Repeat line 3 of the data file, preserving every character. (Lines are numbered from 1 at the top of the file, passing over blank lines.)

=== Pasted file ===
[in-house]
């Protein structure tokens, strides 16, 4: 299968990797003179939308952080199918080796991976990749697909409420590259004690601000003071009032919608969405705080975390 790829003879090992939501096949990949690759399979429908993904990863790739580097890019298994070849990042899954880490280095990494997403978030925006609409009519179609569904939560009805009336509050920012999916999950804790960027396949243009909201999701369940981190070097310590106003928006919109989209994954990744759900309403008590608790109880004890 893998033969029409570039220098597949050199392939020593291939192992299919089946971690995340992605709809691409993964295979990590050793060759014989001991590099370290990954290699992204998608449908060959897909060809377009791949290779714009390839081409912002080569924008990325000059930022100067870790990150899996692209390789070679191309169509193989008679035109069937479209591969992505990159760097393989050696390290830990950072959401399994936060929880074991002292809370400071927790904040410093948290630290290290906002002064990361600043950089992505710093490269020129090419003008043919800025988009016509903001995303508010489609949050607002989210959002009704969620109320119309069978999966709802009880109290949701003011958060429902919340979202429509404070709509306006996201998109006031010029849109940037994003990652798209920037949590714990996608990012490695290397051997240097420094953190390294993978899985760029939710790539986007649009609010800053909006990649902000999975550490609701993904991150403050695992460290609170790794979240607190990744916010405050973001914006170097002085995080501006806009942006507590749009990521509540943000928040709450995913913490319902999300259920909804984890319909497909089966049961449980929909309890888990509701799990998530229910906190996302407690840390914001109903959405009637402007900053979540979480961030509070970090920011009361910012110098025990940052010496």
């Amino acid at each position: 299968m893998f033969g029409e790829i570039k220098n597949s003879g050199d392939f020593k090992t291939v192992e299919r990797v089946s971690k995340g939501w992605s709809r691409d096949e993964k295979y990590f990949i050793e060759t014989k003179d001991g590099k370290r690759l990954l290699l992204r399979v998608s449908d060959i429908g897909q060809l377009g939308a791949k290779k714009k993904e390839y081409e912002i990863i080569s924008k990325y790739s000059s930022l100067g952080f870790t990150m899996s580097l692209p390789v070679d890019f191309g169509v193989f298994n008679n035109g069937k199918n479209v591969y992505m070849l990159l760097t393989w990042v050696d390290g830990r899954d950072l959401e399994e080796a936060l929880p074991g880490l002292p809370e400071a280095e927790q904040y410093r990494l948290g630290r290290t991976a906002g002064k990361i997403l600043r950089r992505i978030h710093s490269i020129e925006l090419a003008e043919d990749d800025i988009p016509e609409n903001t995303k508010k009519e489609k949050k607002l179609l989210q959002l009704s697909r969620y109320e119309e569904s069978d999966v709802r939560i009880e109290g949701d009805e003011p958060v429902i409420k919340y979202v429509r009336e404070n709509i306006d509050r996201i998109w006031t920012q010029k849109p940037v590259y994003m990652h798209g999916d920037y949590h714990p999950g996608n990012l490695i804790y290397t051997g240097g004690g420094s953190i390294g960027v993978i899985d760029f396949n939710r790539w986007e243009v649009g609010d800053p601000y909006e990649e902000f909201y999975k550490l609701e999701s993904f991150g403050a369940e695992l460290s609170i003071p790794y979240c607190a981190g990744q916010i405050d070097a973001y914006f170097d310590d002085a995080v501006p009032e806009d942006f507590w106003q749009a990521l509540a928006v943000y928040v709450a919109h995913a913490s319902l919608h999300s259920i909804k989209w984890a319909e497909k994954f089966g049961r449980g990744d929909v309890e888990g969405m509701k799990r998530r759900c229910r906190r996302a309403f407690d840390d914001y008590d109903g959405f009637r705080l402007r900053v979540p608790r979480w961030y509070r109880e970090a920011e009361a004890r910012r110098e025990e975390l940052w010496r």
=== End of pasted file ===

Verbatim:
């Amino acid at each position: 299968m893998f033969g029409e790829i570039k220098n597949s003879g050199d392939f020593k090992t291939v192992e299919r990797v089946s971690k995340g939501w992605s709809r691409d096949e993964k295979y990590f990949i050793e060759t014989k003179d001991g590099k370290r690759l990954l290699l992204r399979v998608s449908d060959i429908g897909q060809l377009g939308a791949k290779k714009k993904e390839y081409e912002i990863i080569s924008k990325y790739s000059s930022l100067g952080f870790t990150m899996s580097l692209p390789v070679d890019f191309g169509v193989f298994n008679n035109g069937k199918n479209v591969y992505m070849l990159l760097t393989w990042v050696d390290g830990r899954d950072l959401e399994e080796a936060l929880p074991g880490l002292p809370e400071a280095e927790q904040y410093r990494l948290g630290r290290t991976a906002g002064k990361i997403l600043r950089r992505i978030h710093s490269i020129e925006l090419a003008e043919d990749d800025i988009p016509e609409n903001t995303k508010k009519e489609k949050k607002l179609l989210q959002l009704s697909r969620y109320e119309e569904s069978d999966v709802r939560i009880e109290g949701d009805e003011p958060v429902i409420k919340y979202v429509r009336e404070n709509i306006d509050r996201i998109w006031t920012q010029k849109p940037v590259y994003m990652h798209g999916d920037y949590h714990p999950g996608n990012l490695i804790y290397t051997g240097g004690g420094s953190i390294g960027v993978i899985d760029f396949n939710r790539w986007e243009v649009g609010d800053p601000y909006e990649e902000f909201y999975k550490l609701e999701s993904f991150g403050a369940e695992l460290s609170i003071p790794y979240c607190a981190g990744q916010i405050d070097a973001y914006f170097d310590d002085a995080v501006p009032e806009d942006f507590w106003q749009a990521l509540a928006v943000y928040v709450a919109h995913a913490s319902l919608h999300s259920i909804k989209w984890a319909e497909k994954f089966g049961r449980g990744d929909v309890e888990g969405m509701k799990r998530r759900c229910r906190r996302a309403f407690d840390d914001y008590d109903g959405f009637r705080l402007r900053v979540p608790r979480w961030y509070r109880e970090a920011e009361a004890r910012r110098e025990e975390l940052w010496r």